Reflections from the Border
It was an honor and privilege to participate with the delegation from Oregon in the “Love knows no borders” action and events in San Diego/Tijuana. One of the things that struck me immediately was how many people of faith and conscience were raising their voices for the first time because of recent events and policy decisions toward migrants that are unjust in terms of both international law and from the perspective of various faith traditions. In the Sunday training for the action, when asked to share out why we were there, one man shouted: “they gassed the kids.” This was a striking, blunt, and profound abbreviation of the need to speak to power prophetically about the kind of society and world we want to be a part of.
I was also struck by shared faith commitments to “stranger/sojourner welcome,” many of which surfaced in the Interfaith service on Sunday evening. Particularly in Jewish, Christian, and Muslim traditions, the theme of migration and the clear call to care for migrants and foreigners well because of the ways we have been cared for by God were very strong. For me, this created a beautiful platform of unity and diversity and of shared truth emerging from particular traditions. Coming from a church tradition that might be categorized as “evangelical,” it was also striking to me how little representation and practiced tradition of civil disobedience and prophetic witness there is for folks who are part of that movement.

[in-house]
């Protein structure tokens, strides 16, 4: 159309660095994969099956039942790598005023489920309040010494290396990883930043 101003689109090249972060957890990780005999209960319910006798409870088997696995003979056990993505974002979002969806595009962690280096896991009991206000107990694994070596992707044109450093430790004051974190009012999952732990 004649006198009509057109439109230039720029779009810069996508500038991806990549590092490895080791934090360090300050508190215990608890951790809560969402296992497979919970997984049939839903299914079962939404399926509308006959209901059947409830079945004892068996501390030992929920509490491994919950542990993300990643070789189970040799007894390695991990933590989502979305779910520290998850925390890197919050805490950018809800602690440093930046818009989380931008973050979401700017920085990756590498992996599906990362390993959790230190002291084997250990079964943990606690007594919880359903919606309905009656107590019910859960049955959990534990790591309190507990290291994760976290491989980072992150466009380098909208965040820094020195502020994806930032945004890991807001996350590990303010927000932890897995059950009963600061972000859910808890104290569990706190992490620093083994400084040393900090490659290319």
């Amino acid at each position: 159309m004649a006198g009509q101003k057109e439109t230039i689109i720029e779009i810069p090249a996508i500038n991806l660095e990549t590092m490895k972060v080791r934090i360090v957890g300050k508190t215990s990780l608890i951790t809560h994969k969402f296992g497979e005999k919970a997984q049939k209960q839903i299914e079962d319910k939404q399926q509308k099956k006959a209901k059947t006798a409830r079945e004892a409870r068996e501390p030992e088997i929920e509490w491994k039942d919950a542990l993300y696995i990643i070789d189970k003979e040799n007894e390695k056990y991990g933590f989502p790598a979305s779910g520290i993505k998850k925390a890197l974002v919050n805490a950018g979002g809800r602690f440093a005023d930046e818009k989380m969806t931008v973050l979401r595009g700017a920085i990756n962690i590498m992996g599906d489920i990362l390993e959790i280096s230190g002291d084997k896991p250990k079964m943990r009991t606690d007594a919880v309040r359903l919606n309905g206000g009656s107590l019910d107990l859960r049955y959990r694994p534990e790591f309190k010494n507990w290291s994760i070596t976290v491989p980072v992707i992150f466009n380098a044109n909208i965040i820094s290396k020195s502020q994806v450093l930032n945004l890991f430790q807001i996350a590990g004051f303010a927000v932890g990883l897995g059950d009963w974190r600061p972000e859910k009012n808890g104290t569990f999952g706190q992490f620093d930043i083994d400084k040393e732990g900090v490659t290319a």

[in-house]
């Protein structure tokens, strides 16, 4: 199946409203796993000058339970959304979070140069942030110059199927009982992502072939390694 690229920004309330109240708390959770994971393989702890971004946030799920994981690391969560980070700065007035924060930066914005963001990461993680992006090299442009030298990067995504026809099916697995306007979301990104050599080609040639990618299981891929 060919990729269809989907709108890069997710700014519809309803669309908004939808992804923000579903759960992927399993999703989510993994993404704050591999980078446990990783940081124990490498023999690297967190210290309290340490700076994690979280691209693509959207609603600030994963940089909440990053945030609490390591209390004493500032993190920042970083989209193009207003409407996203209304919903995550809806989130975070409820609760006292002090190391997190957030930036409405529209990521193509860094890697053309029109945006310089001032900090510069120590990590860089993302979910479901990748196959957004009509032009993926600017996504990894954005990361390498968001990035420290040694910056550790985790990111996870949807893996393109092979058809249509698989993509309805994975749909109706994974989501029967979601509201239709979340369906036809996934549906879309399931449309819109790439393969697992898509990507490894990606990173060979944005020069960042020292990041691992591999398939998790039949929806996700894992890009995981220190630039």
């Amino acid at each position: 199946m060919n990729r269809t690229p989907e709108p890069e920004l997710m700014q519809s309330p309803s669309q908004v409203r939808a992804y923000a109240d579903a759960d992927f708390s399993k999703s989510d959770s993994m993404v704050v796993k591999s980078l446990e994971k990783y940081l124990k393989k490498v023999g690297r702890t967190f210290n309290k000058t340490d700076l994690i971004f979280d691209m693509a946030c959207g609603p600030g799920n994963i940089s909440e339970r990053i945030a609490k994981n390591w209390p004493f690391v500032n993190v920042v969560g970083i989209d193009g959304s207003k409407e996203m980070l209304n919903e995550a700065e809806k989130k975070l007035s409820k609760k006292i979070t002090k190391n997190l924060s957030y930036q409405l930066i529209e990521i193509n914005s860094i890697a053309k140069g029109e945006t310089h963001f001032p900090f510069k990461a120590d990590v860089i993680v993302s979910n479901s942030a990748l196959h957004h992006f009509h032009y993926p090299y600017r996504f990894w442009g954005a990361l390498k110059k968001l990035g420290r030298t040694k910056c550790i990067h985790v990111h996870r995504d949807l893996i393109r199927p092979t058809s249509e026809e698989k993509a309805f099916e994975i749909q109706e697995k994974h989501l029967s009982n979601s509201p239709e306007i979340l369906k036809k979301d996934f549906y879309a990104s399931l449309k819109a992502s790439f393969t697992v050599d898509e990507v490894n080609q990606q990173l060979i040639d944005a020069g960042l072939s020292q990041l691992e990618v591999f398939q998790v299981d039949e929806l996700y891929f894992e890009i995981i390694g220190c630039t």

Even though my time across the border in Tijuana was brief, it was eye-opening to get a window into the real political situation and the circumstances of migrants in makeshift camps who have opted not to be housed in government-run facilities. The challenges are obviously complex, but it was also apparent in just a short time that thousands of vulnerable families are making a long trek because they believe it is their only hope for a better life. We learned that migrants are being moved, housed, and fed under the control of the Mexican government/military in concert with the U.S. government. This seems to be a convenient arrangement to control the movement and activity of migrants.
As we expect more sojourners among us in the future, I hope people of faith and goodwill can continue to think and act well on behalf of our fellow human beings travelling to the U.S.